Iceland is a beautiful country full of natural wonders. From natural hot lakes (that stink like eggs), to volcanoes, waterfalls and black volcanic beaches, it offers an unforgettable landscape for your travels.
You know what else? It’s bloody expensive.
A normal filter coffee will set you back around £8, or a small bowl of soup in a restaurant will cost about £16. Even the supermarkets will be about 4 times more expensive than you are used to, and staying in a youth hostel dormitory will cost the same as a simple but private hotel room back home.
I recently spent a week in Iceland in which my sister and I drove 1500 km around the whole country and packed our days full of cool activities and amazing nature. Being one student, and one fresh graduate living in London we had to get inventive in order to cut down costs.
Here are our top tips for surviving in Iceland on a budget:
Camping – the cheapest way to stay in Iceland is to camp. Some campsites even have tents that they put up for you along with all the equipment you will need. If bringing your own luggage, bear in mind you will need to book on extra luggage. For my trip, we had one suitcase full of kit (sleeping bags, mats, the stove, a tent) and another suitcase for both of our clothes. A lot of campsites will have cooking facilities, free showers and communal areas, but not all of them. You should look up the sites on trip advisor to make sure you know what to expect.
Camping is only really feasible in summer months, because during winter Icelandic temperatures drop so low. During June, the temperatures were at about 11 degrees during the day and 4 degrees at night – so a 3-season sleeping bag is essential for a good night’s sleep.
I highly recommend the Reykjavik campsite. Powerful hot showers, a huge communal kitchen and friendly staff make it well worth the slightly higher price than more rural sites and can be used as a base to travel around the country.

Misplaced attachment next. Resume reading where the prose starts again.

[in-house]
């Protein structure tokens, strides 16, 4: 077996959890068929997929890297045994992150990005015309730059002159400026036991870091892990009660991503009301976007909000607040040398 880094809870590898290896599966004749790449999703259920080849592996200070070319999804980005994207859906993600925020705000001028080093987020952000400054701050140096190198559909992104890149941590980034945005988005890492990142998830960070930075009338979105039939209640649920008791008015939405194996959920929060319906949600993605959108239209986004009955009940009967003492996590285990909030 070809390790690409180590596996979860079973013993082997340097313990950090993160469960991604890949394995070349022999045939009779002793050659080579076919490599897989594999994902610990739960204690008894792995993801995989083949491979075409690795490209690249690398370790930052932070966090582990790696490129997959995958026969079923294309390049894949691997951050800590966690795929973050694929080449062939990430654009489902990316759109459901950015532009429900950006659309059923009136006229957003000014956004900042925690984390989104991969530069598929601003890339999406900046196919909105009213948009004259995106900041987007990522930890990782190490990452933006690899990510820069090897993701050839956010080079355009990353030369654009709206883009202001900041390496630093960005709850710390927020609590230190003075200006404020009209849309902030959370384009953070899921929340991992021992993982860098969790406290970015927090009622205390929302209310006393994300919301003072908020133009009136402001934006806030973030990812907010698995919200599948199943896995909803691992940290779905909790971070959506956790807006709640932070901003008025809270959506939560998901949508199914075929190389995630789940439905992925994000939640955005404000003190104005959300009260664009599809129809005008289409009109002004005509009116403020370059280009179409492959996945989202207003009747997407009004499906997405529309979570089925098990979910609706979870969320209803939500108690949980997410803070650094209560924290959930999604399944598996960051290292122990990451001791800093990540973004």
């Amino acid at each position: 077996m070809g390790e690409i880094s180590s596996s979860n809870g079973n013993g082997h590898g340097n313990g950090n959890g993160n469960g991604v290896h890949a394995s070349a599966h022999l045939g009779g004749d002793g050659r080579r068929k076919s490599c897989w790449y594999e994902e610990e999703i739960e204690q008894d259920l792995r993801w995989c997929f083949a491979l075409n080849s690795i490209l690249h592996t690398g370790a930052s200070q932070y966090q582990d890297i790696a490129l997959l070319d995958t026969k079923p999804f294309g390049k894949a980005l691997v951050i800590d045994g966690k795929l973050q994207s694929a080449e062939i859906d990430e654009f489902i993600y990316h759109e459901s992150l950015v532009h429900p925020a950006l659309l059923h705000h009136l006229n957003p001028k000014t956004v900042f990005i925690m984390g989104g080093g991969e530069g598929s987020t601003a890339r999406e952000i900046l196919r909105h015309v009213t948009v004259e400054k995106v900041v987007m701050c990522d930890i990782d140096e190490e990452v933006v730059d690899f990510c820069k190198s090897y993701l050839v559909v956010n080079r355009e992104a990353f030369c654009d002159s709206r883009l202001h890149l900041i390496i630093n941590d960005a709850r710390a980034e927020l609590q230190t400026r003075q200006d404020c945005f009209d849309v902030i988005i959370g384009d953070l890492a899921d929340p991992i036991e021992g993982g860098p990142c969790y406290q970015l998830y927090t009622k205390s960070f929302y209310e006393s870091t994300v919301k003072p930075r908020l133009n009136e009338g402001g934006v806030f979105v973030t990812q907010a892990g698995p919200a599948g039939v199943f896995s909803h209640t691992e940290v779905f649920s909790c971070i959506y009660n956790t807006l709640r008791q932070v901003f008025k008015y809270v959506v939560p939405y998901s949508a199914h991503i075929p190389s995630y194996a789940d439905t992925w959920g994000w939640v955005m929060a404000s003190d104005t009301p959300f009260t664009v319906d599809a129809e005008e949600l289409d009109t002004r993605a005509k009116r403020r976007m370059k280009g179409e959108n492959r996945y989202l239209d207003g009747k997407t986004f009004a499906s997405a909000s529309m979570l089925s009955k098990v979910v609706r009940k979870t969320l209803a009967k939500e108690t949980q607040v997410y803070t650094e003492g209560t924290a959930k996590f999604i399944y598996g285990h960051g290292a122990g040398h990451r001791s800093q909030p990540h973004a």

It is expensive to eat out in Iceland, but even the supermarkets might give you a bit of a shock. You’re looking at £6 for a sandwich. My sister and I went to a cheap supermarket in England before we left and packed out bags with noodles, boil in the bag rice and some cheap tins of food. Bring fod that will travel well and is easy to cook and you will appreciate it later!
The cheapest supermarket in Iceland is called Bonus and has a pig on the logo, so that’s the place to go to top up supplies.
If you are eating in Reykjavik you should go to the thai restaurant called Krua Thai. Absolutely delicious, and reasonably priced at about 15 pounds each. The server was so friendly and helpful and as we don’t eat meat they replaced the meat with tofu, and charged us less! The Massaman curry was to die for, and the huge portion of Pad Thai had us waddling back to the tent.
Bus tours tend to be expensive, although if you are short for time they can be a good way to see the highlights of the country, especially the golden circle.